Two of the greatest sports professionals in their respective fields took each other on in Germany earlier this year; one legend on each side of the net. Or so we all thought.
A video of Roger Federer and Pep Guardiola supposedly playing each other on a tennis court surfaced earlier this year, and took the Internet by storm. However, as it turns out, the man on the other side of the net was only a man that looked like the Bayern Munich manager.
Federer is not known as the Greatest of All Time without reason. Since he went professional 13 years ago, Federer has broken a multitude of records – and records that he has not broken, he has set himself.
The current World No. 3 holds the distinction of being the longest-standing World No. 1 of all time, at a whopping 302 weeks in all. His closest competition in that respect is a player who played before Federer’s time on the circuit – American ace Pete Sampras, who was himself 20 weeks off Federer’s record.
For perspective, his long-time rival and current World No. 1 Novak Djokovic has been World No. 1 for over a hundred weeks less than the Swiss.
On the other side of the net? Everyone thought it was the man who is known as one of the greatest football managers of all time.
In the first four years of his managing career, Josep ‘Pep’ Guardiola won a mammoth 14 trophies. He’s no stranger to records himself – in 2008, at 37 years of age, Guardiola became the youngest manager to win the Champions League. The Spaniard is regarded as having the Golden Touch, with every team managed by him seeing success soon after his appointment.
He’s also been FIFA Coach of the Year, and his skills as a manager are undebatable. Most recently, Guardiola managed the FC Bayern Munich from 2013, and recently announced he would not be renewing the three-year contract. Despite this, he has expressed his approval of former Real Madrid manager Carlo Ancelotti, who was relieved of his duties by Real Madrid in May 2015.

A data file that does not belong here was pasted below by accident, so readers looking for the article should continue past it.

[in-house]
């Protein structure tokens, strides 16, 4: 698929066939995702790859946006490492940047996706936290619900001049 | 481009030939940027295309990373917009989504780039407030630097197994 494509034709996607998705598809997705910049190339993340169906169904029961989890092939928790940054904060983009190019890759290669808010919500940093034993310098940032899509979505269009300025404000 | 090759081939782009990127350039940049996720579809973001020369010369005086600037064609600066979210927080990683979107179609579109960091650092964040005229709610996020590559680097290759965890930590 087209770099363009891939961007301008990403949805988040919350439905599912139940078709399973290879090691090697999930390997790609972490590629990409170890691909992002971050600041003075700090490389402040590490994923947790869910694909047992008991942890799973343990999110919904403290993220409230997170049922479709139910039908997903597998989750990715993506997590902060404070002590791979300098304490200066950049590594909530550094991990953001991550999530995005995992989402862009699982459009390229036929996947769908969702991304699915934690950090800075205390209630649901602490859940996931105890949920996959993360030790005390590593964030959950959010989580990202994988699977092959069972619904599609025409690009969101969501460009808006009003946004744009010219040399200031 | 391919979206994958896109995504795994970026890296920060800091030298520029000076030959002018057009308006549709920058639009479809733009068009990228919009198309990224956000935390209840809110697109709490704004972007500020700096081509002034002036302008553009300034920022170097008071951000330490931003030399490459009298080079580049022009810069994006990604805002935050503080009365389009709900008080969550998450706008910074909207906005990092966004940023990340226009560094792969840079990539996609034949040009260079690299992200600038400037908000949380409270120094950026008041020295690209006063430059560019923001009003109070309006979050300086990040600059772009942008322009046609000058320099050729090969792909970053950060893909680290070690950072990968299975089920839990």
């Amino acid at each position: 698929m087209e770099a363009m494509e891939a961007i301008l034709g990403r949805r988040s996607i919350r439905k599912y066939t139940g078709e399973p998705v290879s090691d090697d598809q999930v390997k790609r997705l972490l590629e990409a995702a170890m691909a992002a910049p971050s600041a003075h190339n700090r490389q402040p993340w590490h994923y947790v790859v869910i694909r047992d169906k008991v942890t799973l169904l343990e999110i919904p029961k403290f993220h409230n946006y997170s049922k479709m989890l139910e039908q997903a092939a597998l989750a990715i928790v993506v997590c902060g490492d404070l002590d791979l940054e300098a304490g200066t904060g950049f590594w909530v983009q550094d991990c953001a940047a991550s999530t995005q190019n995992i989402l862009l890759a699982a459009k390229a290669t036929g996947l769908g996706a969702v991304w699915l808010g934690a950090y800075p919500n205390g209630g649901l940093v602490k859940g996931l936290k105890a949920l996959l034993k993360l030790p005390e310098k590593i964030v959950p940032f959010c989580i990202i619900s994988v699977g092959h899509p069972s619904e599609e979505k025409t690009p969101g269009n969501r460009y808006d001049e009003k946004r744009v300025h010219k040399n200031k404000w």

Guardiola may be one of the world’s best managers, but he was an accomplished footballer before he made that shift. He was part of the lineup for, and had immense success with FC Barcelona.
In addition, he was also part of the Spanish side that won the 1992 Olympic Games on home soil and on the FIFA World Cup side two years later.
20 years on, the Spaniard appeared not to have lost his sporting touch as he met Roger Federer at the Gerry Webber Open in Halle, Germany, the Swiss’ last tournament before Wimbledon, a title he would go on to win as he defeated Italian Andreas Seppi in the final round.
A man who appeared to be Guardiola and was dressed in the lean Spaniard’s usual uniform of a white shirt, jeans and a cardigan, balding identically to him, took Federer on on the grass court in Germany, and appeared to combat his simple rallies with ease.
Appearing to miss the Swiss’ shot, he managed to catch it with the edge of his racket before hitting a ‘tweener’ – one of Federer’s trademarks, hitting the ball between his legs across the net.
It was a winner! The ball passed wide of Federer, giving his opponent the point – an opponent who looked remarkably like Pep Guardiola.
Except it turned out it was not the famed manager, but Eurosport commentator Matthias Stach.
The German journalist, who has been a tennis expert and commentator since 1988 – much before Federer even went professional, was likely familiar with his style of playing, having followed him closely from the beginning of his career. It’s likely the regular observation of Federer’s prowess gave him an understanding of how to play the Swiss, who, to most of his opponents, is an unbeatable force.
Watch as Federer takes on the Spaniard..who's actually a German with a skill set far closer to what a Federer opponent might need: